Fluorescent Estapor® Microspheres


Fluorescent Estapor® Microspheres

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Fluorescent Estapor Microspheres

Merck offers photostable fluorescent microspheres that have been specifically developed and patented by Estapor®. To prevent dye leaching and to provide the maximum of active surface, the fluorescent dyes are physically and irreversibly entrapped inside the microspheres.

Preparation of Our Fluorescent Microspheres Involves:

  • Swelling the polymeric microsphere so that fluorescent dyes may enter the microsphere's pores
  • Unswelling the poIymeric microspheres so that the fluorescent dyes become physically entrapped in the pores
  • Made in polystyrene (PS) or in polyvinyltoluene (PVT), our fluorescent microspheres are monodisperse and uniform

Plain or functionalized Estapor® Microspheres from 0.250 to 1.0 µm are the recommended size references for this application.

Estapor® Advice

Use of fluorescent Estapor® Microspheres in agglutination tests can offer an important advantage over white or dyed beads classically use in this test. In fact, thanks to a simple light, UV for example, it is possible to easily detect some agglutinates, invisible without microscopic tools, offering a more sensitive method.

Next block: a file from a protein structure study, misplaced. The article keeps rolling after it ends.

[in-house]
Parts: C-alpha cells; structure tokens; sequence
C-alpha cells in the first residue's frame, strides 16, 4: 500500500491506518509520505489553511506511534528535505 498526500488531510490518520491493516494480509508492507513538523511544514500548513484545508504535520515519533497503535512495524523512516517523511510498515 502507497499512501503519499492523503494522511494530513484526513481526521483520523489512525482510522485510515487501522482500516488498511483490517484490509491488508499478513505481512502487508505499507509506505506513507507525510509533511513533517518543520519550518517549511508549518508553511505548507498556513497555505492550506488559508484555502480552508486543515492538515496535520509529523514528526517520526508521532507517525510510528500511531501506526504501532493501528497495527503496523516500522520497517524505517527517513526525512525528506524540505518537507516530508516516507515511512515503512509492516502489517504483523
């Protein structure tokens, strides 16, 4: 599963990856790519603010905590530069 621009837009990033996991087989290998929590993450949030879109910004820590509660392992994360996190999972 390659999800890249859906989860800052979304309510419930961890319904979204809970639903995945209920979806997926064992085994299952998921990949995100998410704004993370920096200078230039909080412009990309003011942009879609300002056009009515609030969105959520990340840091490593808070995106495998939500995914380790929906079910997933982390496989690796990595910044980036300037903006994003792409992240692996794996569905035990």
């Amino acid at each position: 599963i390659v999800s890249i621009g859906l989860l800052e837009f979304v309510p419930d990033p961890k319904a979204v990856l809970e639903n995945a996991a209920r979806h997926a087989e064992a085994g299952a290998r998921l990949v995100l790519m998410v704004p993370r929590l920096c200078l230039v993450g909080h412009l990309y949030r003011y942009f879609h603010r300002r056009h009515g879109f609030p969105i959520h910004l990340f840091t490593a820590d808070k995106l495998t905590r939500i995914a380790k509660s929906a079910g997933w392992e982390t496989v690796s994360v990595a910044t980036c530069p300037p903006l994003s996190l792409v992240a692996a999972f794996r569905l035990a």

Unfunctionalized Fluorescent Estapor® Microspheres

Our Fluorescent Microspheres are available as plain for passive adsorption. The plain microspheres do not have any functional groups onto their surfaces, and they are dedicated to hydrophobic or passive immobilization of biomolecules onto their surface. This coupling passive procedure works perfectly well for biomolecules with a molecular weight of 10 kDa and more. For biomolecules with a molecular weight under 10 kDa, we recommend a covalent coupling procedure.

Carboxylated Fluorescent Estapor® Microspheres (–COOH)

Highly polar or ionisable chemical groups increase latex stability and facilitate covalent protein coupling to the microsphere surface. The groups –COOH are produced by copolymerisation of the corresponding functional monomers. For carboxylated latexes, eliminating surfactant and lowering of the pH decreases latex stability and may trigger partial flocculation. In this case, we recommend diluting the latex further and slowing the stirring. If the result is still unsatisfactory, a non-ionic emulsifier may be added (0.1 to 0.5 g/L of TWEEN 20).

Download the new application note "Microsphere Coupling - Two-step EDC/Sulfo NHS Covalent Coupling Procedure for Estapor® Carboxyl-modified Dyed Microspheres"
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